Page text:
or so·ci·o·log·ic

[soh-see-uh-loj-i-kuh l or soh-see-uh-loj-ik; soh-shee-]


of, relating to, or characteristic of sociology and its methodology.
dealing with social questions or problems, especially focusing on cultural and environmental factors rather than on psychological or personal characteristics: a sociological approach to art.
organized into a society; social.

Origin of sociological

First recorded in 1835–45; sociolog(y) + -ic + -al1
Related formsso·ci·o·log·i·cal·ly, adverbnon·so·ci·o·log·i·cal, adjectiveun·so·ci·o·log·i·cal, adjectiveun·so·ci·o·log·i·cal·ly, adverb Unabridged Based on the Random House Unabridged Dictionary, © Random House, Inc. 2019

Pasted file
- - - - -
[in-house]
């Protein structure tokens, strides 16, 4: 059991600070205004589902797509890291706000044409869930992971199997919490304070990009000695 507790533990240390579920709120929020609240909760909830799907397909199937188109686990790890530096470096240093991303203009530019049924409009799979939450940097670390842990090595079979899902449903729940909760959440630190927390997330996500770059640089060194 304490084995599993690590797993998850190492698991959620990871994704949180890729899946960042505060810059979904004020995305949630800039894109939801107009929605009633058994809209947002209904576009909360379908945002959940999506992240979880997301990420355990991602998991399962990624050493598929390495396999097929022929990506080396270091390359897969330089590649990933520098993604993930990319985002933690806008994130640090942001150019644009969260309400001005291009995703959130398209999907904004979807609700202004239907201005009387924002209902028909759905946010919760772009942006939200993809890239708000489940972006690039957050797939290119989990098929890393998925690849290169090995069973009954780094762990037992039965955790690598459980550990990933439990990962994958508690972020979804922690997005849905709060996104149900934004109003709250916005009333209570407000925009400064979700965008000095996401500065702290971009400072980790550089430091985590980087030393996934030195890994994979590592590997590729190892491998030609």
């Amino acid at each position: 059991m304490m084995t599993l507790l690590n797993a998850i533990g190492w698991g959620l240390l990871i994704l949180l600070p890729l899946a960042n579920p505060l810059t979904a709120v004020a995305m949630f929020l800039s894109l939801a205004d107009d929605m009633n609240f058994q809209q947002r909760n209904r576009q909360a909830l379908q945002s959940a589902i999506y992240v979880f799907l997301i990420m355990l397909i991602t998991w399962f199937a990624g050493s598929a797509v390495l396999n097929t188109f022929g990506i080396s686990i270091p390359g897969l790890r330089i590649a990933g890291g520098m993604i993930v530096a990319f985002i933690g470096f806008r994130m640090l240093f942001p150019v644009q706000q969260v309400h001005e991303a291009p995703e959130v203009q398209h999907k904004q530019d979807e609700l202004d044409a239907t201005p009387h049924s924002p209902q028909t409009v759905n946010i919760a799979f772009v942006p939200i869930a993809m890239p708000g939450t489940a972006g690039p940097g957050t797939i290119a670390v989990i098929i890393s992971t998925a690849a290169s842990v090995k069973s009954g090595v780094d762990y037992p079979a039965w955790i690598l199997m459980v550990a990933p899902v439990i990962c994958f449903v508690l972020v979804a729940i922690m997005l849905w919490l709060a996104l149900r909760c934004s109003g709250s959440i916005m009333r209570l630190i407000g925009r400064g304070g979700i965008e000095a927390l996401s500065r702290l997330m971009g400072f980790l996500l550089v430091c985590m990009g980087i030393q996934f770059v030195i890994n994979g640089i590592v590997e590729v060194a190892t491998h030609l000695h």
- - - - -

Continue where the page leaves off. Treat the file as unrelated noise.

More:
Examples from the Web for sociologic

Historical Examples of sociologic

  • There are sociologic as well as economic questions involved.

  • But your sociologic judgments are vitiated by your lack of practical knowledge.

  • That is to say, their discourse was not sociologic; rather it was of the frivolous and elegant.


    Booth Tarkington

  • I have in the following pages attempted to solve no problem—I have advanced no sociologic schemes.

    The Woman Who Toils

    Mrs. John Van Vorst and Marie Van Vorst

  • All Semitic myths of which we have records are cosmogonic or sociologic or, in some late forms, theological constructions.

Word Origin and History for sociologic



1861; see sociology + -ical. Related: Sociologically.

Online Etymology Dictionary, © 2010 Douglas Harper